Robots for the Elderly = Fukushima Repair operation? Necessity is the mother of invention

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Please see this excerpt from the NYT.

Yoshiyuki Sankai, an engineering professor at University of Tsukuba near Tokyo, was similarly inspired to update one of his inventions after the tsunami. In his case, he transformed his Hybrid Assistive Limb, or HAL — a lower-body, robotic exoskeleton — so it could assist people working at radiation sites.

The original HAL, introduced in 2008, helps patients who can’t walk by monitoring the signals sent from their brains to their muscles. Sensors in HAL pick up these signals and then, essentially, walk for the person. The robot suit has been commercialized and is leased by hospitals and wellness centers in Japan.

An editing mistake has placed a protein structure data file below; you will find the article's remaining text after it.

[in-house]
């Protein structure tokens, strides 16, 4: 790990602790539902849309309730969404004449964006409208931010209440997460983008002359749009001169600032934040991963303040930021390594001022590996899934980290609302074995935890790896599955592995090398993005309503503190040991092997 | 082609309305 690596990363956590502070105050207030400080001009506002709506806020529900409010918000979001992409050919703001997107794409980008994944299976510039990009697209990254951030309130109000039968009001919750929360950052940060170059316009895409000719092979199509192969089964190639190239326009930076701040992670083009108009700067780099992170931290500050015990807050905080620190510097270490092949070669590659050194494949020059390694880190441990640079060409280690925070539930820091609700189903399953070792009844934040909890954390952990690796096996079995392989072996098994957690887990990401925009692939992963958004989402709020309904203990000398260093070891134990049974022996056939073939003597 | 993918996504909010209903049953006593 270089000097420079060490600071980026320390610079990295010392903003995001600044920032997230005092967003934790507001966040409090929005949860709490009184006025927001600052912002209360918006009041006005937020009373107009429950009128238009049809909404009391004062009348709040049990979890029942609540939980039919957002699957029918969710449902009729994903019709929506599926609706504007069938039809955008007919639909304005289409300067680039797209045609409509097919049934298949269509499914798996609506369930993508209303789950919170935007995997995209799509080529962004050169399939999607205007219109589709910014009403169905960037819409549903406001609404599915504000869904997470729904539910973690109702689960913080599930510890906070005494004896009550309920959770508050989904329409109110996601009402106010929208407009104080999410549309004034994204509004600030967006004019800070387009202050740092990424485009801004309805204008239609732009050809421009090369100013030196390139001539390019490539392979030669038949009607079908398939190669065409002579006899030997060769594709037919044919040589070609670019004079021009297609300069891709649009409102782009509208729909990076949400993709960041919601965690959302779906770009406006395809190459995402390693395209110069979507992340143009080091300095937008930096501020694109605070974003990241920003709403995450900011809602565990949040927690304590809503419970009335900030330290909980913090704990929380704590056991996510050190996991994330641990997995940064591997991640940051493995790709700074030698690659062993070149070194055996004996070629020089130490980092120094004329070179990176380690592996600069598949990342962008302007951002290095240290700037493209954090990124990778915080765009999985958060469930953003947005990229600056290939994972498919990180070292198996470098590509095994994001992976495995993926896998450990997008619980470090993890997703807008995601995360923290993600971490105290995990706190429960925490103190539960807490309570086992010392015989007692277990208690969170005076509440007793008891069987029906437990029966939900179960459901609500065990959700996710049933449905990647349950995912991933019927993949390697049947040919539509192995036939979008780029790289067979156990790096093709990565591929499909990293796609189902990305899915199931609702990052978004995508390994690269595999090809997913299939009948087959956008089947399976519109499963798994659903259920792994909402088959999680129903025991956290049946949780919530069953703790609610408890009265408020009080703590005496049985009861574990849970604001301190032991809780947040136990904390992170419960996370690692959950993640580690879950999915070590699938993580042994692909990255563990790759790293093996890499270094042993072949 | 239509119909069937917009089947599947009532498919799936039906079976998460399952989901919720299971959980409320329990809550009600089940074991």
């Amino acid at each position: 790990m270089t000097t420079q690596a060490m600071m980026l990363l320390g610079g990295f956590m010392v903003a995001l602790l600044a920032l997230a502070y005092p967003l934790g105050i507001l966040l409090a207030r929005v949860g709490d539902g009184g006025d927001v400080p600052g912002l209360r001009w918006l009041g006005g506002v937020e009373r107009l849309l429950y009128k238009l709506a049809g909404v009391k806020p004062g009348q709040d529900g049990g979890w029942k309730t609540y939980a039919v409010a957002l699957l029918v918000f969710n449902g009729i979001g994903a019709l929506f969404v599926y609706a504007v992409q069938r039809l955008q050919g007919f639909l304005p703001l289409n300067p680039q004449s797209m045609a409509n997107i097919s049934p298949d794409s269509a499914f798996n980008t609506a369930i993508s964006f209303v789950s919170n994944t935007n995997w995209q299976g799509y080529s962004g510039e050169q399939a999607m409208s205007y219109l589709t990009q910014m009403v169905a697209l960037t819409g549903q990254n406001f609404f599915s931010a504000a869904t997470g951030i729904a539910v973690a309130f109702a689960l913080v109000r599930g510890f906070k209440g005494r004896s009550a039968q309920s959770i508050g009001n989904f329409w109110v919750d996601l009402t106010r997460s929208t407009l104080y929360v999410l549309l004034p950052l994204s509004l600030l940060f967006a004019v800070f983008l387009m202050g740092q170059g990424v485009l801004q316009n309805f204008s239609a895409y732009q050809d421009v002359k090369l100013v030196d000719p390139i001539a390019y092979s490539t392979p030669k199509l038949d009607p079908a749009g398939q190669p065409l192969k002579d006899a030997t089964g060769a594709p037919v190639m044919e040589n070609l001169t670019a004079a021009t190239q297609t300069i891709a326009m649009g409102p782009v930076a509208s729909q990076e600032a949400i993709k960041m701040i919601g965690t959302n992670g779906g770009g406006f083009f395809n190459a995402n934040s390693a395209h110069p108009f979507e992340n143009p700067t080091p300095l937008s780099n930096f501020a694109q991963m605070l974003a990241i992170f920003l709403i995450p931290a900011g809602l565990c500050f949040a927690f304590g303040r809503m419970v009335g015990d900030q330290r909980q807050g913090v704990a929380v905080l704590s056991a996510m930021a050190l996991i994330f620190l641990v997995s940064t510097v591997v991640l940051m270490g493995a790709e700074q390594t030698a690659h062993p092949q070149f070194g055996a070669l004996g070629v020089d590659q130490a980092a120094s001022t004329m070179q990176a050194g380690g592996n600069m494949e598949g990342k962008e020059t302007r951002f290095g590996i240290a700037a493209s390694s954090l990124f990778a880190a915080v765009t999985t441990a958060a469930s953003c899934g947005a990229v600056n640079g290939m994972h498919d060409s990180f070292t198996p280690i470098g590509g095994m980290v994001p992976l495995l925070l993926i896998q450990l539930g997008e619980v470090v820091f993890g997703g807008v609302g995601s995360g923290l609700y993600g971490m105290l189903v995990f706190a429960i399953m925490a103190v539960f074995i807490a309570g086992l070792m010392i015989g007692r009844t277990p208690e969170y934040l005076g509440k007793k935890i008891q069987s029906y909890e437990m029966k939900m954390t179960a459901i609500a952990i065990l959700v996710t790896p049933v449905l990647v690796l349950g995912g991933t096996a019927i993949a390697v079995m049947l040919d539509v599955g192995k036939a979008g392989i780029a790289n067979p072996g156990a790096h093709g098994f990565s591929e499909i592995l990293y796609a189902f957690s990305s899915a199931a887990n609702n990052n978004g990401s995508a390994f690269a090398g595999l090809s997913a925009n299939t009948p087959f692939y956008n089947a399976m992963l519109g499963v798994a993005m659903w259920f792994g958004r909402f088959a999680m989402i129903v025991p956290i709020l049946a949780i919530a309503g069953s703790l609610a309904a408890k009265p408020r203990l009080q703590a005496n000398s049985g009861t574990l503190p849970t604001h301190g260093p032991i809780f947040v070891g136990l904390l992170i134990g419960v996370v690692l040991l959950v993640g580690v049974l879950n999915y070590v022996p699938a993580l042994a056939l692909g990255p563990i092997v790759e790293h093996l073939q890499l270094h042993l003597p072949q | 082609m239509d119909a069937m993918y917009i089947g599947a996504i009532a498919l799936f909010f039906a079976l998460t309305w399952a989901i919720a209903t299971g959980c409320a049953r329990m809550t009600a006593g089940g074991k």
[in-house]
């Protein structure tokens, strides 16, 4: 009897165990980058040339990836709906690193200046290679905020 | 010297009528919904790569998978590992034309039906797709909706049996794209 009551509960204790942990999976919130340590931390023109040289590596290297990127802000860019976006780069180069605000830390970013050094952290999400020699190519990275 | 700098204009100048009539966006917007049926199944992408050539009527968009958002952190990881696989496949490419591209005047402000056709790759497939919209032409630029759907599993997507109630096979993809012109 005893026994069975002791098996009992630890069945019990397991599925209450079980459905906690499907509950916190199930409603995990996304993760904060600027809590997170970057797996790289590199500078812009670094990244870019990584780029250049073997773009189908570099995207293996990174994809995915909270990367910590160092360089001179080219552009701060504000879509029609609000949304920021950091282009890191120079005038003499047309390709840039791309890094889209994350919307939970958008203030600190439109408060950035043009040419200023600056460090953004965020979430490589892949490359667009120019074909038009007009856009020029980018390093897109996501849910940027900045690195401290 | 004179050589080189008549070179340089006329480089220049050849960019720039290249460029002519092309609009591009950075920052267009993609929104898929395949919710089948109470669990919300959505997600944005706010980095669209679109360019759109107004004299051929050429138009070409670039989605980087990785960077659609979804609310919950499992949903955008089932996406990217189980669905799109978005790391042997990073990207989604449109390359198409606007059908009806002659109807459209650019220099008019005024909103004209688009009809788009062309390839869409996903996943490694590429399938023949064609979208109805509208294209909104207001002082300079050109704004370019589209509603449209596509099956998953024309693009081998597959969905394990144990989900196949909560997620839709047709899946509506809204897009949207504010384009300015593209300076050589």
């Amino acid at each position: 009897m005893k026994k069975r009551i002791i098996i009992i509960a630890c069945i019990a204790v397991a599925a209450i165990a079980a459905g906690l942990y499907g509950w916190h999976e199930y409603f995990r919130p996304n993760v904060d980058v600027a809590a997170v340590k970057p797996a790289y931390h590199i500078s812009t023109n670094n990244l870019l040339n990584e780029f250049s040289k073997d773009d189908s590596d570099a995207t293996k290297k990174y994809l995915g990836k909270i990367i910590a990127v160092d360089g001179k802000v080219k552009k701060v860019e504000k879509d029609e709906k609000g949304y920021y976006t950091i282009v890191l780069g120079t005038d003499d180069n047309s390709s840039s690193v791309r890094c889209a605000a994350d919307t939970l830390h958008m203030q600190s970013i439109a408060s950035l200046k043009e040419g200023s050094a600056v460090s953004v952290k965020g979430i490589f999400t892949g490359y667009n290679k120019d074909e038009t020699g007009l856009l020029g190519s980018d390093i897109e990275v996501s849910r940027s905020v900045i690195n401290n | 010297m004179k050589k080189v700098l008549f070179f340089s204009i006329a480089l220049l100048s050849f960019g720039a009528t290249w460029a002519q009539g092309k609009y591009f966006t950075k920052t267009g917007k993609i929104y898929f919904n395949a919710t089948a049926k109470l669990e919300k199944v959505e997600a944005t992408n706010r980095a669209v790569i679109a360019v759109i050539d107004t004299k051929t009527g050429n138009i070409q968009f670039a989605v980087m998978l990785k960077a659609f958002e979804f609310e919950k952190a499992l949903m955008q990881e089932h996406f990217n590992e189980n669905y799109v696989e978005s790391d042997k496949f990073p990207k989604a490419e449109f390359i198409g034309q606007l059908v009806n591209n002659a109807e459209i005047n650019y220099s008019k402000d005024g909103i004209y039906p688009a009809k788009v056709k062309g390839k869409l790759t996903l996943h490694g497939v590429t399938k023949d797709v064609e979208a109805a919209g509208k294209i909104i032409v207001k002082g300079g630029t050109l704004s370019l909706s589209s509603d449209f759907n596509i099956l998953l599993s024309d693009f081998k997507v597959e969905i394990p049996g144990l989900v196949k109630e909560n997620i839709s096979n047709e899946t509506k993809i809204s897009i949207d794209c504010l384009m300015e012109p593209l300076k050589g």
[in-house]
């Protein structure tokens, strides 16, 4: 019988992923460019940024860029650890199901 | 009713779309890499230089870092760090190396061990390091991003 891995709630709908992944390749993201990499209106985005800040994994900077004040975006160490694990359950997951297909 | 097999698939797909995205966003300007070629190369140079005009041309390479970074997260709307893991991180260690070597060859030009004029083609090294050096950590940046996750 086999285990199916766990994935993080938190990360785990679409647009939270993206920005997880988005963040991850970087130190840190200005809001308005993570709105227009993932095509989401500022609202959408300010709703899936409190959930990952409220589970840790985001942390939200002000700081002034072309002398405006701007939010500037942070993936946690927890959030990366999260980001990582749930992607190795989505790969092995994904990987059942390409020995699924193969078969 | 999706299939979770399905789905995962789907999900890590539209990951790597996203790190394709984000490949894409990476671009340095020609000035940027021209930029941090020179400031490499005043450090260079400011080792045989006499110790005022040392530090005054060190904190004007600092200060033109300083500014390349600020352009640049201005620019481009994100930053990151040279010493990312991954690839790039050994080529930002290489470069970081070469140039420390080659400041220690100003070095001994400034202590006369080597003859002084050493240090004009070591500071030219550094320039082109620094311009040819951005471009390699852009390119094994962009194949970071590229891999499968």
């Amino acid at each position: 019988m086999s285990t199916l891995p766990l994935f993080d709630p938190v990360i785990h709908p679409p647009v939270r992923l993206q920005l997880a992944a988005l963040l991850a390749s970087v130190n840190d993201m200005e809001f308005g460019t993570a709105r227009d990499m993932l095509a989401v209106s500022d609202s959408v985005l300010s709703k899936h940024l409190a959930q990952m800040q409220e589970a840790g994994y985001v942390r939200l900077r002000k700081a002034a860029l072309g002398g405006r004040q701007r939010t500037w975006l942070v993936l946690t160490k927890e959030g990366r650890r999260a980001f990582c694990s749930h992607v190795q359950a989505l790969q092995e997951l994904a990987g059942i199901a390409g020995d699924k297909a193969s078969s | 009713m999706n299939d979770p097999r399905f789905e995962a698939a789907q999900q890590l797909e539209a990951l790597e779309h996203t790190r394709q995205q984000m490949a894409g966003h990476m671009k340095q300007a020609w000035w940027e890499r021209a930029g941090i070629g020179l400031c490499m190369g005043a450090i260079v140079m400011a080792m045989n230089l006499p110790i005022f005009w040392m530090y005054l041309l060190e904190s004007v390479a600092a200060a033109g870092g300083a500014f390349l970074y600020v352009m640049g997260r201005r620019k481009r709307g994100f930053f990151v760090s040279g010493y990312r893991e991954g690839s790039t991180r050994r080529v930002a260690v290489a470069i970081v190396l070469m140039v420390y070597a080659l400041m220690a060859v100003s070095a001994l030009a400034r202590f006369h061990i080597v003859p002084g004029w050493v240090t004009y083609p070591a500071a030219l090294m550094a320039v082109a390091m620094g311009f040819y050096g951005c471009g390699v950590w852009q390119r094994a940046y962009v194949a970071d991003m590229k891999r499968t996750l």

Dr. Sankai was already working on other uses for HAL when he received a call last summer from a company involved in the cleanup of the Fukushima Daiichi nuclear power plant, the site of the nuclear disaster resulting from the tsunami. Could HAL assist workers who had to wear incredibly heavy, anti-radiation tungsten vests at the site?

Less than three months later, Dr. Sankai had his answer: yes. “The principle behind the two suits is the same,” he said of the versions of HAL, describing the philosophical mission as “supporting and expanding the human ability.”

But in the new model, an upper-body frame supports the tungsten plates, which can weigh up to 132 pounds. Without that support, it would be hard for individuals to work in the suit for long stretches of time. “So now the worker doesn’t feel any weight,” he said.

The new HAL has received a patent but is still in the prototype stage and is being tested. Dr. Sankai says it will take an additional six or seven months of development before it’s ready for commercial use.”

David G. Armstrong

Dedicated to amputation prevention, wound healing, diabetic foot, biotechnology and the intersection between medical devices and consumer electronics.

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